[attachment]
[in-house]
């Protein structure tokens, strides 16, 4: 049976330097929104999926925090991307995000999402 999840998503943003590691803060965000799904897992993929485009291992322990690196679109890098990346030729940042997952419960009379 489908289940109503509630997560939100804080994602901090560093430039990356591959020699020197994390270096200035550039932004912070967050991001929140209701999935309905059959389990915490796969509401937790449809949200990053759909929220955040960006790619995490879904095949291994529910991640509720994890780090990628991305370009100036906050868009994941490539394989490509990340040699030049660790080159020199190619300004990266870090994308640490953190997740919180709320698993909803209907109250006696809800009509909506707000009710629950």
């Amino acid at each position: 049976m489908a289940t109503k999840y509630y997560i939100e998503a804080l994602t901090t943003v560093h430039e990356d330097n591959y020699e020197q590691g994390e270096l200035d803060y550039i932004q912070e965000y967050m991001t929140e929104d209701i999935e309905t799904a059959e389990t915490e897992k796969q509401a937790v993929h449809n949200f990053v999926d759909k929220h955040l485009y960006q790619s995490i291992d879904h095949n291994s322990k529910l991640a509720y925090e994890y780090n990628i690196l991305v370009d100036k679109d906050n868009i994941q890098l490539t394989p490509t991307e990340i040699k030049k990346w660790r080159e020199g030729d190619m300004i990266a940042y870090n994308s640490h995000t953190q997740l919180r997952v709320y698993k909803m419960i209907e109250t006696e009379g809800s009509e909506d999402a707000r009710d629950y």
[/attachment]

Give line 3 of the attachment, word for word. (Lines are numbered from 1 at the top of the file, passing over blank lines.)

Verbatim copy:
């Amino acid at each position: 049976m489908a289940t109503k999840y509630y997560i939100e998503a804080l994602t901090t943003v560093h430039e990356d330097n591959y020699e020197q590691g994390e270096l200035d803060y550039i932004q912070e965000y967050m991001t929140e929104d209701i999935e309905t799904a059959e389990t915490e897992k796969q509401a937790v993929h449809n949200f990053v999926d759909k929220h955040l485009y960006q790619s995490i291992d879904h095949n291994s322990k529910l991640a509720y925090e994890y780090n990628i690196l991305v370009d100036k679109d906050n868009i994941q890098l490539t394989p490509t991307e990340i040699k030049k990346w660790r080159e020199g030729d190619m300004i990266a940042y870090n994308s640490h995000t953190q997740l919180r997952v709320y698993k909803m419960i209907e109250t006696e009379g809800s009509e909506d999402a707000r009710d629950y």